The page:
WSIB denies OFL claim that it paid safety rebates to firms convicted of safety violationsCanadian Contractor canada Insurance Liability risk
The WSIB, accused of paying safety rebates - totalling in the millions - to safety violating firms, has defended itself in this press release
The Toronto Star published a front page story on Monday that claimed Ontario’s WSIB paid millions of dollars in safety rebates to firms who had been convicted of safety violation offences under the Occupational Health & Safety Act. The story was largely based on a report released by the Ontario Federation of Labour (OFL). Alec Caldwell, our columnist, wrote an editorial on the topic, wondering why the WSIB would spend millions of dollars in this way, especially in light of the WSIB’s well-publicized unfunded liability (debt).
The WSIB wasn’t long in responding to the Star article, and in fact, has categorically denied most – if not all – of the OFL’s claims. Neither the Toronto Star nor the OFL have, at time of writing, reaffirmed their allegations, or restated them. So we think we should show you the WSIB’s defence of itself here.
WSIB Response to OFL Report
TORONTO, November 24, 2014 – This morning, the Ontario Federation of Labour released a report identifying a number of employers who allegedly received rebates from the Workplace Safety and Insurance Board (WSIB) after being convicted of offences under the Occupational Health & Safety Act. This report was also profiled in a front-page story in the Toronto Star.
The report and its conclusions are incorrect as the researchers failed to validate the information with the WSIB, and have inaccurately stated that numerous rebates were paid to employers when in fact, they were not. Unfortunately, the report was not shared with the WSIB in advance. The WSIB was contacted by the Toronto Star late last week for comment on the report, and at that time, we advised that the examples provided contained numerous inaccuracies.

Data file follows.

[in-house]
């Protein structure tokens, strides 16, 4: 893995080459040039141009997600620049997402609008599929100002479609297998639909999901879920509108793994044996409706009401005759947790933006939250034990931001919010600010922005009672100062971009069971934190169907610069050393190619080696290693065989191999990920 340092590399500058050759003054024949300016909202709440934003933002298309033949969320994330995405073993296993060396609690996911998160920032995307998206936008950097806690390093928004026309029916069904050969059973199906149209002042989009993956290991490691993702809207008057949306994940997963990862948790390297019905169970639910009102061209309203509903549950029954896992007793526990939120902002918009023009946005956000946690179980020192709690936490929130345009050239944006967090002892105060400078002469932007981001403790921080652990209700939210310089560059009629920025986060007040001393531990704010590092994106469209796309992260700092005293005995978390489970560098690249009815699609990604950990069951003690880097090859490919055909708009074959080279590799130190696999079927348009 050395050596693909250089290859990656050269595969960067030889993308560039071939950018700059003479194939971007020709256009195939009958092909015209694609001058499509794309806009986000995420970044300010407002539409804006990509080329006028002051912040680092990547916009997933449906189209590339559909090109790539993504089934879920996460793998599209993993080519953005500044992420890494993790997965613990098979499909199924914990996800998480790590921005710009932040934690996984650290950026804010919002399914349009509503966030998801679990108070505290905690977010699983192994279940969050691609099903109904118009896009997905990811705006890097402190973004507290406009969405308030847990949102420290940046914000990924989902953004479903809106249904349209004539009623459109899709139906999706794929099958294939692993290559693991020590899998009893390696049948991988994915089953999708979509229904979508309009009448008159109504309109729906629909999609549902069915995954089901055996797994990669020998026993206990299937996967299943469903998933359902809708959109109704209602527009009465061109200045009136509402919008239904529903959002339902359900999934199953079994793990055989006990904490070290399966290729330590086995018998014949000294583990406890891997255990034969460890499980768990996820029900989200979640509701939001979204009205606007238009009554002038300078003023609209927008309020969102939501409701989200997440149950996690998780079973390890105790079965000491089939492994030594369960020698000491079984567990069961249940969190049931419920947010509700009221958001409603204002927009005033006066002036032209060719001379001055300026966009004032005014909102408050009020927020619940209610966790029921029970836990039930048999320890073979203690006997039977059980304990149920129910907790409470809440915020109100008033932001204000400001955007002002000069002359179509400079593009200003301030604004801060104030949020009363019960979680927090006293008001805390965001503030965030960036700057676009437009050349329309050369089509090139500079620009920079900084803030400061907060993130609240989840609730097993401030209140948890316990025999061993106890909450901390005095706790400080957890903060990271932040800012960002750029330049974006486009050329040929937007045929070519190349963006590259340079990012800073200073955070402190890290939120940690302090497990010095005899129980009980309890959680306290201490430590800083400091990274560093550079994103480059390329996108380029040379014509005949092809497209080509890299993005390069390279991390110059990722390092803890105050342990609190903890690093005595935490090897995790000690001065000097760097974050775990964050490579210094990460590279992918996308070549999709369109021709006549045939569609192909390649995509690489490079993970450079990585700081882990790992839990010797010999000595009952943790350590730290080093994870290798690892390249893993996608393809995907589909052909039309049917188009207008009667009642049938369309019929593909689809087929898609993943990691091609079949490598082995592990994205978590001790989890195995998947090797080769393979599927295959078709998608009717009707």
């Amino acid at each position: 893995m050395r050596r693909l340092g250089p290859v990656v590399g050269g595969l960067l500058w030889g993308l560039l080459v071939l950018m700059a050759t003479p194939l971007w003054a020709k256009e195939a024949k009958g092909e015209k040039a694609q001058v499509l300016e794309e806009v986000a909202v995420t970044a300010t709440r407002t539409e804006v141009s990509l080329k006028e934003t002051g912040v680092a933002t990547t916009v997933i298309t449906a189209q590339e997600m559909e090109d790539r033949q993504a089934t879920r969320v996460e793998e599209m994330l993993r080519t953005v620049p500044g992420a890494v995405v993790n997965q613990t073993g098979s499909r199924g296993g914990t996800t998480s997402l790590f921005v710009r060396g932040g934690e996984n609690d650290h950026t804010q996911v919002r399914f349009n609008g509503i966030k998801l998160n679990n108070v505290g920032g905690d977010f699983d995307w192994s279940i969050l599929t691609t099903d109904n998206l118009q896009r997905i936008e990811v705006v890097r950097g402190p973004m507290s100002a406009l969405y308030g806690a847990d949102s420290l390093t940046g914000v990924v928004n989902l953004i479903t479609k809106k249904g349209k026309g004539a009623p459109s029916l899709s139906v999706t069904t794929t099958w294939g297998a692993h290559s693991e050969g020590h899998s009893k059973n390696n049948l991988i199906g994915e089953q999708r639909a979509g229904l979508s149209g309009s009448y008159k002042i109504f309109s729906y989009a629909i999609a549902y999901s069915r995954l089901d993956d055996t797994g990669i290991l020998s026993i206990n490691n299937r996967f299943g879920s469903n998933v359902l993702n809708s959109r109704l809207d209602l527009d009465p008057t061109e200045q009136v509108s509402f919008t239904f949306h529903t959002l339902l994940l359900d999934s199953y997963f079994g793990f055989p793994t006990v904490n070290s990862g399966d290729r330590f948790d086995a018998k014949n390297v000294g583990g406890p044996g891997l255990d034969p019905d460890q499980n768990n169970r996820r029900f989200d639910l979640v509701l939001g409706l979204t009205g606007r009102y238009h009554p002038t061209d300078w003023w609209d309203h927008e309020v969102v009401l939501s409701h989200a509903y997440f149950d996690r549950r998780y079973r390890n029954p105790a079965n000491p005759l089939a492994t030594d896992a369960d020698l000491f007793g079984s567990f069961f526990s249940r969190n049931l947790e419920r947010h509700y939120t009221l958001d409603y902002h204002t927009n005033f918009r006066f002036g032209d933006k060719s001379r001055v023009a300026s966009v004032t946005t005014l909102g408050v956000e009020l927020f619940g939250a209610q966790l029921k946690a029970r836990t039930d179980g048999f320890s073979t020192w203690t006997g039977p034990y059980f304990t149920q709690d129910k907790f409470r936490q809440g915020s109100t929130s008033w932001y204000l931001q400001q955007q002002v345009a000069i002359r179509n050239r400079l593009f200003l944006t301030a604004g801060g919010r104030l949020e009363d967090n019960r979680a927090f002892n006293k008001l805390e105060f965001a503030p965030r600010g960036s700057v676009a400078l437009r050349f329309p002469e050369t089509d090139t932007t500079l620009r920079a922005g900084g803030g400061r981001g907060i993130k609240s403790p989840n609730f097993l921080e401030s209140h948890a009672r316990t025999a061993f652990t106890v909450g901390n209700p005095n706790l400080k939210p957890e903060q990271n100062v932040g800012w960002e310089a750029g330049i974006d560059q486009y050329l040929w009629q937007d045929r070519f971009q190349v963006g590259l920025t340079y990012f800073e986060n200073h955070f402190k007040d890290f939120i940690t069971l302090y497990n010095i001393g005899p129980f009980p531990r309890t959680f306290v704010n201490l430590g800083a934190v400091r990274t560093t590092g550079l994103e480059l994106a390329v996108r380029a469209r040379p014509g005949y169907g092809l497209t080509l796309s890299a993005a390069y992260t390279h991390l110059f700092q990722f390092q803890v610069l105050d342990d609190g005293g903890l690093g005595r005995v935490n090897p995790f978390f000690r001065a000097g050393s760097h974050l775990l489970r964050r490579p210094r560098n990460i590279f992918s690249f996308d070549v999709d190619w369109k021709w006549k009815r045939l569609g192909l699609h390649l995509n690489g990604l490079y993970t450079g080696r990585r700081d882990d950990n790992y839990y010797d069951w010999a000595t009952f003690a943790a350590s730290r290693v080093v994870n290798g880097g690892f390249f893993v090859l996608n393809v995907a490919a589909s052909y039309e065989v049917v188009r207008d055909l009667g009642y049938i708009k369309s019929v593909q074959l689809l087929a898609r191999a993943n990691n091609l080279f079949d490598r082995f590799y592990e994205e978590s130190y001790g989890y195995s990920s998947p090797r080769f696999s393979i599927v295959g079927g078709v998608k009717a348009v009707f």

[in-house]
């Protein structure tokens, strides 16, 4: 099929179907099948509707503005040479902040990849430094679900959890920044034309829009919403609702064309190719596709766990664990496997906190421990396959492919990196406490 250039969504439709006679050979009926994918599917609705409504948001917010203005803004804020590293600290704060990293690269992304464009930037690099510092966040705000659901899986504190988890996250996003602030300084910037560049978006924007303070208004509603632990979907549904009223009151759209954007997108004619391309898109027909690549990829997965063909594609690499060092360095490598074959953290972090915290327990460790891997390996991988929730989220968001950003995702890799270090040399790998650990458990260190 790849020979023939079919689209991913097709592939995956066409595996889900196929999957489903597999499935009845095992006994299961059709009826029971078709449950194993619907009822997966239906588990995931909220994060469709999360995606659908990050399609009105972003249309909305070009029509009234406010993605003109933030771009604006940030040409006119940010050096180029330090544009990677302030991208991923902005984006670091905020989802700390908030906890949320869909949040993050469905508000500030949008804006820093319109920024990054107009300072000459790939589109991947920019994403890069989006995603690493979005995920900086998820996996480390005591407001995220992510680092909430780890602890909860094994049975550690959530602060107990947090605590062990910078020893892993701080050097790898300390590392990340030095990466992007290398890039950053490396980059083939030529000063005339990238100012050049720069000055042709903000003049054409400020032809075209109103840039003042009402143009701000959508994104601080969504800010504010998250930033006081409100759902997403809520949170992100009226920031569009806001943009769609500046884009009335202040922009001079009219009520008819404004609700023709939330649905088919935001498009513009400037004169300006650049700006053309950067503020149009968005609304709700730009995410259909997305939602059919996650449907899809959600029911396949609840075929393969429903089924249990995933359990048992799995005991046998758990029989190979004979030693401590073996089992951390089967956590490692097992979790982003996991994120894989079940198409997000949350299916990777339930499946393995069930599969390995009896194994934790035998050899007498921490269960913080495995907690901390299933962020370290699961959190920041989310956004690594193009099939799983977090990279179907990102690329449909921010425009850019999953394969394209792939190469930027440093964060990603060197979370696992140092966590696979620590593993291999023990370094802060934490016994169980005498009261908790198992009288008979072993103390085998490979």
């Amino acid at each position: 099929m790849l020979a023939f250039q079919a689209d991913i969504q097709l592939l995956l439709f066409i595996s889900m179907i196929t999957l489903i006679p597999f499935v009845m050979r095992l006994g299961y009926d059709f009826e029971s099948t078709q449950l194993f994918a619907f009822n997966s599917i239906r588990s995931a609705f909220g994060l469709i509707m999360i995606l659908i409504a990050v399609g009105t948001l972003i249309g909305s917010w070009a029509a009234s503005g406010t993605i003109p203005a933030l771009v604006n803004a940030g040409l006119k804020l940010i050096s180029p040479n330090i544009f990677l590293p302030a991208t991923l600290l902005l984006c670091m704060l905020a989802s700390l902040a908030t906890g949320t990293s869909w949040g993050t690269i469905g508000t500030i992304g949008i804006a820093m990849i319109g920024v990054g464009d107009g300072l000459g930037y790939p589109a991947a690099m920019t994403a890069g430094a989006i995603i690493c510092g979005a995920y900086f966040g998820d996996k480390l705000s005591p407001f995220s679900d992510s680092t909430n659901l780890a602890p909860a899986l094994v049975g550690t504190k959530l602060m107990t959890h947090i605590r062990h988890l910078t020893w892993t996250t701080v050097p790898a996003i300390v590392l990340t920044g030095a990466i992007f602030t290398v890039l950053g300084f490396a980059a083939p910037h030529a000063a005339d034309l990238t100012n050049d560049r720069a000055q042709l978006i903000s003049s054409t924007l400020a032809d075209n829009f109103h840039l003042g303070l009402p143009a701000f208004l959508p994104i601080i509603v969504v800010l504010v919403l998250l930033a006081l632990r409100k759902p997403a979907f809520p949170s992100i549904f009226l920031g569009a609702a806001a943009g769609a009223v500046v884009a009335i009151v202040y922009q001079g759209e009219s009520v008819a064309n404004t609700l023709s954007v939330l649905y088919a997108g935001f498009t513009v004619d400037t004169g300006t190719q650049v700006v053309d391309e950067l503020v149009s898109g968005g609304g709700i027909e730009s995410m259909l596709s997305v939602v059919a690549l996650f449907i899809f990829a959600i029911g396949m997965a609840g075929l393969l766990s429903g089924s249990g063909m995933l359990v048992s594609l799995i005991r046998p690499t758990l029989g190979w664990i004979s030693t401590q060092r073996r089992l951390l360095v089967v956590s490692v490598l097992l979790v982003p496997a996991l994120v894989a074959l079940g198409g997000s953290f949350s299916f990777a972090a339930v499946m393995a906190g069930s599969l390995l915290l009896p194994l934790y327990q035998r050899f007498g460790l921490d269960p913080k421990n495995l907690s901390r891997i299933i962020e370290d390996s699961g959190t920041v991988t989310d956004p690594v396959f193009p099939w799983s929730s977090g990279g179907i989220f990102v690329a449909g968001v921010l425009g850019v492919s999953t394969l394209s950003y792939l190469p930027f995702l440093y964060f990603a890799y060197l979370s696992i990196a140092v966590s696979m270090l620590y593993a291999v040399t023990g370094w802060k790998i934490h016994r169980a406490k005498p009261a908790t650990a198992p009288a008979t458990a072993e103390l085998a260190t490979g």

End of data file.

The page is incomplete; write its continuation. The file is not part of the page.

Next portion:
Inaccurate and misleading information
The OFL report profiles seven examples of fatalities in the workplace. In each of these examples, charges were laid under the Occupational Health & Safety Act, resulting in convictions of and fines to the employers. However, in four of these examples, the report inaccurately states that rebates ranging from $675,000 to $2.7 million were paid to these employers. In fact, all four of these rebates were cancelled under the WSIB’s Fatal Claims Adjustment Policy, and were never paid out. In two remaining examples, the report appears to have misidentified the appropriate employer in each case. In these two cases, no rebates were paid to the correct employer. In the final example, the employer was not eligible for a rebate in the year the fatality occurred.
In fact, in addition to the $1.1 billion in employer premium surcharges collected since 2009, the WSIB has applied the Fatal Claims Adjustment Policy in numerous cases, resulting in the cancellation of $10.9 million in premium rebates since 2009, with a further $4 million in rebates still pending review under this policy.
Commitment to health and safety
We should all be proud of the fact that Ontario has the safest workplaces in Canada. Lost time claims fell to 41,500 in 2013, down from 62,000 in 2008, a drop of 33 per cent. These improvements are thanks to a number of factors, including tremendous strides that have been made in strengthening prevention and health and safety awareness by worker and employer groups, agencies like ours, and the Ministry of Labour.
The WSIB’s modernization of programs helps injured workers receive faster access to specialized medical care and supports, and our new approaches to workplace reintegration for injured workers help reduce the risk of the onset of permanent impairments. These changes have a tremendous impact on making Ontario’s workplaces safer.